Being hailed as the natural successor to Courtney Walsh, former West Indian bowler Mervyn Dillion was the last among the legendary West Indian quickies which has become a history in modern day Caribbean cricket. Having taken 131 wickets in 38 Tests and 130 wickets in 108 ODIs in a career that spanned eight years, Dillon was the spearhead of the West Indies bowling attack in the late 1990s and early 2000s.

It’s been nine years since he retired, but still it is a treat for our eyes to see Dillion streaming in, swinging his arms over in an efficient action (which almost resembles Walsh) and delivering the ball that angles in then just holds its line and deceive .’s cricket reporter Shashi Agarwal  had an interview with Dillion and here are the excerpts of that chat. also thanks Dillion for spending his valuable time and responding to our questions in a professional manner.

Shashi Agarwal: SA

Mervyn Dillon: MD

SA: You started your career carrying forward the legacy of Courtney Walsh and Curtly Ambrose. Did it put extra pressure on you?

MD: Actually it did not, personally it did not but I think everyone else judged you based on that.

SA: You were a sort of leader of the transition. West Indies now is not producing the bowlers having raw pace. Does it has something to take with the pitches getting dead or is it something else?

MD: I have always said when I started you still had a couple venues that as a fast bowler you kind of look forward to, Barbados and Jamaica. The pitches in the Caribbean have become really flat and is not conducive to helping young fast bowlers, having said that you have to be able to adapt to different surfaces but our pitches in the Caribbean need to be seriously looked at.

SA: Phil Hughes incident does take me to your case. After you broke Anil Kumble’s jaw, what was the Windies camp like, I mean what was the talk going there?

MD: It’s cricket, people get hit all the time as I have been a few times myself thanks to Brett Lee and Shawn Pollock. Anil was always a tough competitor as he showed coming back out to bat

SA: West Indies cricket is just a pale shadow of its glorious past? What is the main reason behind this? Administrative mess, financial problems or something else?

MD: It amazes me all the time, we have all the stakeholders who claim they have cricket at heart but yet still we can’t seem to get along, if we all want the same thing then how difficult can it be. We have so much talent as I keep saying, man management is key in most sports and is something we are not very good at. I’m sure it’s the same in most countries but working with some of the young players, they don’t trust the system to give them a fair chance so a lot of players loose interest. Our numerous fights with the board going back over 15 years has always put players against each other depending on which side they choose and continues to do so.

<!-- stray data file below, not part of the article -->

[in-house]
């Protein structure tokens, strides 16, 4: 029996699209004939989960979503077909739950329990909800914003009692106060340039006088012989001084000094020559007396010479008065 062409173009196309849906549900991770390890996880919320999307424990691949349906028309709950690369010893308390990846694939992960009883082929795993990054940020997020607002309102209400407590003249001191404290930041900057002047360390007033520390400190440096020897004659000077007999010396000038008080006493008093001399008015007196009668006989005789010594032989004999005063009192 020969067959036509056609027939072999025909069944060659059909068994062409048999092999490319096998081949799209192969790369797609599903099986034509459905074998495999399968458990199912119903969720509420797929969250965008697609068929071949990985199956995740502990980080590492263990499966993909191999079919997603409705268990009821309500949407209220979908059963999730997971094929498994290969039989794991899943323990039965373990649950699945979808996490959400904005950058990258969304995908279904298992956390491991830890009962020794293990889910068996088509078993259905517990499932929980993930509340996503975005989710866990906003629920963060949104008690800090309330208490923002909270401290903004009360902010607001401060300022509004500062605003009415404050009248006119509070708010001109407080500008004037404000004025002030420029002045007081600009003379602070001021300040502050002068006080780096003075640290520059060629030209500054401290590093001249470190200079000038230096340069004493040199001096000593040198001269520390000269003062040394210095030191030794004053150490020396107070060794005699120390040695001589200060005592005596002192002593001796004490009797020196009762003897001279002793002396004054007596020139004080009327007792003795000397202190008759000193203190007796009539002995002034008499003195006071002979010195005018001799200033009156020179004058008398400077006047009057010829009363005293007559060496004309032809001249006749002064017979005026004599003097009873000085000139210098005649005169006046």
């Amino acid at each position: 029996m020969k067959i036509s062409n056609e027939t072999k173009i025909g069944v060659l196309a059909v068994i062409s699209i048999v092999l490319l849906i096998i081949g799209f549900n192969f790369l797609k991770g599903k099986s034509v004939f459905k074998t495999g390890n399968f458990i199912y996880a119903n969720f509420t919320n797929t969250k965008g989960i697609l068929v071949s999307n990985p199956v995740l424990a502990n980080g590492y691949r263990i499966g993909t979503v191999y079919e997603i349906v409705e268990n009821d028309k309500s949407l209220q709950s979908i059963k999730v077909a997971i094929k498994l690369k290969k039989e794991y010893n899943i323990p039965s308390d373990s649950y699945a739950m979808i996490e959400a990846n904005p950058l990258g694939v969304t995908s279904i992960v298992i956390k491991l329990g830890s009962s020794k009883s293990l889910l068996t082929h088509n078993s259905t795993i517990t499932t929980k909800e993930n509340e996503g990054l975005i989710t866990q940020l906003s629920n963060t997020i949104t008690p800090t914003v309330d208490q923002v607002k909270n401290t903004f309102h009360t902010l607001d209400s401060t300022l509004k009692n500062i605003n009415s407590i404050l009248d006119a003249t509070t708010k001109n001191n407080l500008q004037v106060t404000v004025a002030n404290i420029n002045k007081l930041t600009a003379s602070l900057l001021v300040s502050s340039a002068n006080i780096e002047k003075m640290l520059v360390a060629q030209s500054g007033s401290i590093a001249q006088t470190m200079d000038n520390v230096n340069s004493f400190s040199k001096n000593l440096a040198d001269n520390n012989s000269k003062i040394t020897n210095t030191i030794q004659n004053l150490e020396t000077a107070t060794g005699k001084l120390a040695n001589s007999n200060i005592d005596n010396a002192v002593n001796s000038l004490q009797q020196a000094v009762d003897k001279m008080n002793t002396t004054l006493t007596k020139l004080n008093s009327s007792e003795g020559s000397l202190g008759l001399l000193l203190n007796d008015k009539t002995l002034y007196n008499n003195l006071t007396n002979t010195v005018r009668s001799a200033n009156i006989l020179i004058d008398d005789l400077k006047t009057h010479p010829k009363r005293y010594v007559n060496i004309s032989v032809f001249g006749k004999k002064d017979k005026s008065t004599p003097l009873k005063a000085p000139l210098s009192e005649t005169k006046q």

SA: Will CPL help revive WI cricket (is it a false hope)?

MD: CPL will help, as it’s supposed to help with the financial aspect but it’s not the main problem.

SA: With the World Cup coming in, how much the current mess surrounding the team will affect the players, both on and off the field?

MD: That will always be a huge problem for us and can really destroy the team morale. Based on the players we have, if we field our best team I really believe we can win this world cup but the recent fallout can really affect the team so hoping that everyone can put it behind them and really focus on the cricket

SA: We saw how KKR suffered due to the absence of Narine in the finals. If Narine is found guilty at the International level, how much will it affect their chances?

MD: It’s 2014. We have a guy that has played cricket for a few years now and has done exceptionally well only to be told by those in charge that his action is suspect. Why do we have players getting into the international scene with suspect action at this stage, it’s not fair to a player to start your career and after years you are told this, can’t imagine how Sunil must feel. The ICC has to do a better job, if someone has a suspect action it should be dealt with at the first class level and even before that

SA: Overall, what do you think are the team’s chances? I mean they can beat any opposition on a given day, but do you think they can be consistent enough during the entire tournament?

MD: Our chances are as good as any and better than most but consistency has been a big problem for us, if we play close to the potential the players/team we have I know they will do really well.

SA: And which team do you think are the favourites this time?

MD: I don’t think you can pick one or two teams at this point, you have India, South Africa, Sri Lanka, Pakistan, New Zealand and you can never underestimate the Australian team. Any of those teams can win if they have a good tournament but I have a good feeling about our boys.

SA: Which is your best cricketing moment?

MD: Every game I played with the likes of Walsh, Ambrose, Brian Lara, Carl Hooper will always standout for me. Winning the Champions Trophy in 2004 was special even though I did not play the finals due to injury. Also winning the Test match in Barbados after losing in Trinidad back in 2002

SA: Which batsman was the most difficult to bowl to?

MD: Adam Gilchrist without a question.

SA: Which bowler did you love bowling in tandem with?

MD: Changed a lot of bowlers that I bowled with but had really good understanding with Pedro Collins and Dinanath Ramnarine in his short career. Sharing the new ball with Walsh was special as well

SA: Brian Lara or Sachin Tendulkar?

MD: Brian is the best I’ve seen. Sachin was as close to batting perfection as it get. I also think Ricky Ponting deserves more credit.